Originally Posted by Kris Deering
But that leads me right back to the last post, this projector IS SPEC'ED FOR HDR AND IT IS ONE OF THE FIRST THINGS LISTED ON THE WEBPAGE FOR THE PRODUCT! Here is a cut and paste of the FIRST THINGS IT SAYS ON THE PRODUCT PAGE:
"4K HDR Installation Laser Projector with 6000 Lumens | LK990
Ultra-Accurate 4K HDR BlueCore Laser Projection for Enjoying Superb Entertainment Content "
So how is that not spec'ed for HDR or "doesn't do" HDR?? What does "Ultra-Accurate" mean if it doesn't actually use anything resembling ST2084 or something along the lines of BT2390 or some kind of home brewed tone map? How is it ultra accurate if it can't even do 709 color let alone P3 within 2020? If you have to trick it with a HD Fury to even do HDR, the consumer is being LIED to, plain and simple.
It seems there is a little bit of a difference in how we perceive the job of calibration. My job isn't to season a person's display to my tastes, it is to calibrate the image so that it is accurate and faithful to the intended image. From there I can educate a user on options for their own seasoning, or try to inform them of the pros and cons of using different adjustments to get the display to their liking, but it defeats the point of CALIBRATION to take artistic license unless the client specifically says they are looking for something else. I have been calibrating displays for YEARS and I've never heard anyone complain about the images that result. Never comments like dark, dull, washed out, or anything else. If they just want something bright and punchy, there are preset picture modes that can provide that all day long and they can save their money on a calibration. Calibrating images is not only about getting the image the way it is intended, but also educating the consumer on why we do it in the first place.
I completely understand your comments on having to fool around with the settings to get them to work, but you can still apply the same standards in measurements to see if the tweaks you are doing are actually going in the right or wrong direction. That way you can make a more informed decision on whether you're going in the right or wrong direction and what the compromises are in doing so. If you are just shooting in the dark and looking at content to do it, your settings mainly apply only to the content you are watching. Sure that may look good with a good number of items, but it can look equally awful with others. This is why the idea of a single tone map that works across all titles is so ludicrous. But if you are adjusting to a standard that material is actually mastered to (which ALL consumer video is), you have a better chance of making sure that the vast majority of the content looks the way it was intended or close to it. This puts the onus on the material to be right, not the display, and thankfully that is the case more often than not.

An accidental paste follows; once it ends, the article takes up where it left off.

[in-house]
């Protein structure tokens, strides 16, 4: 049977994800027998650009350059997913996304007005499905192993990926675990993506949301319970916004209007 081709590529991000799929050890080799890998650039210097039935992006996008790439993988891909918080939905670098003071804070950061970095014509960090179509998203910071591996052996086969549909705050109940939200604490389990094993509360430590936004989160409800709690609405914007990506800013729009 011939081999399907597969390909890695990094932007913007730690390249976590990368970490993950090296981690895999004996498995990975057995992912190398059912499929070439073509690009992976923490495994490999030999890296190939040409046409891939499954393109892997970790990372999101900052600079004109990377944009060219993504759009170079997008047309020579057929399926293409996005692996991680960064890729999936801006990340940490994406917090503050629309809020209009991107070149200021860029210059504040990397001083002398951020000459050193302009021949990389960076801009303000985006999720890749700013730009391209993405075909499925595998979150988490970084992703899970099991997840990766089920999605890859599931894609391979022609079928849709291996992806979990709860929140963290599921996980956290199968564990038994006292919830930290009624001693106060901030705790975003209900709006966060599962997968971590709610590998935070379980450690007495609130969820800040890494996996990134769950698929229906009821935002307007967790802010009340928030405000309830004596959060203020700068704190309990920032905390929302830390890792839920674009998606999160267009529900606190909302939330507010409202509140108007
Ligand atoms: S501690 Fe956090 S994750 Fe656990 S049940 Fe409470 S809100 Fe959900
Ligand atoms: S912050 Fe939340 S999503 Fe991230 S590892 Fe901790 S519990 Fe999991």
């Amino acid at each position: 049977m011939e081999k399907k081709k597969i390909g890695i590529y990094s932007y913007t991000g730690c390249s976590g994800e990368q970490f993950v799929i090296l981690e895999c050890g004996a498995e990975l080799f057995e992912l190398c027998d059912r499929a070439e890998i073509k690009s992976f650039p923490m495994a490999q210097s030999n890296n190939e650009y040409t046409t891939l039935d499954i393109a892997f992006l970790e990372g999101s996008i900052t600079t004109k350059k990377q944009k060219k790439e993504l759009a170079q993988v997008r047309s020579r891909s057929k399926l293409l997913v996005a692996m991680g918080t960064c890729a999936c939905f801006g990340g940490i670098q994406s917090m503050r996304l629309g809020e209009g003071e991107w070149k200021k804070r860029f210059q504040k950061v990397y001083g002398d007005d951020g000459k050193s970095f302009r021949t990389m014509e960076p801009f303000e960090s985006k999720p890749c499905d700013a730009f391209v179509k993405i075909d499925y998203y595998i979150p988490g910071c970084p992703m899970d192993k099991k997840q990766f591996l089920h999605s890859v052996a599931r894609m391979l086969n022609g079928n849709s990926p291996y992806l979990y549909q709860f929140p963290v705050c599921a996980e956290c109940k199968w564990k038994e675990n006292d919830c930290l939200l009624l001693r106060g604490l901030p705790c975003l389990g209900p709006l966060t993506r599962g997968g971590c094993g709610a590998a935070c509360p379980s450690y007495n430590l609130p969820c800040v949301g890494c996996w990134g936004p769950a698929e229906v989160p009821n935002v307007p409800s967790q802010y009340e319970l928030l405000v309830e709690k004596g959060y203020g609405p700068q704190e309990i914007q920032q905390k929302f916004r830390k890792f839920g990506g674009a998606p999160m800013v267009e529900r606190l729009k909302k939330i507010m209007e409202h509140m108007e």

Please don't take any of this as an attack. I would LOVE to see your "Harpervision" setup with a bunch of projectors as I've mentioned before. Just because our methodology doesn't necessarily jive doesn't mean that I hold any ill will or don't think you can't enjoy your settings. It is just a difference in approach.
Originally Posted by tnaik4
Kris , dave was talking about the LK970 which is not native HDR and needs the HDfury.
Originally Posted by Kris Deering
Doh! Sorry, I thought all the talk was about the LK990 that is in the thread title. Sorry Dave!
Yes sorry I wasn’t clear Kris. I was speaking of what I do with the LK970. The LK990 isn’t even released yet so I have no way of being able to do any HarperVision fun on it.......yet. I’m not even sure I’ll have to since that model and the L6000 does do HDR natively.
Based on chhanthony’s assessment though, it does appear it needs some tender loving jerking around of the settings, haha!
As far as the calibration info, of course on “normal” displays and projectors that can do full HDR BT2020/DCI I do and will perform a normal calibration. That’s all up to the client and what they want. Sometimes what I’ll do is setup one memory with some tweaks that I may find for a certain model I’ve messed with and then another regular calibration on another memory and then they can choose which to use and when.
I don’t think you’re totally understanding what I’m doing here. This isn’t how I do calibrations all the time. This is just a fun thing I do for certain models. My HarperVision stuff is only for certain model’s for certain reasons, like the Epson 5040UBs and LS10500 models that may complained were too dim with HDR, before this tone mapping craze really hit, especially with the manufacturers like Panasonic on the 820 IHD Blu-ray, etc. Its also been created for models that don’t natively do “HDR” and/or BT2020/DCI-P3 like the LS10000 and now the LK970.
I tried it on the Vivitek DK8500Z and it didn’t work as well though. That may be what your DPI you mentioned was based on. Definitely not as good as the BenQ LK970 for this!
PS - The forum blew out my replies to the other quotes I had, sorry. If anyone has my replies in your email update from AVS about this post, send them to me please or post here. I have to run and don’t have time to rewrite it all!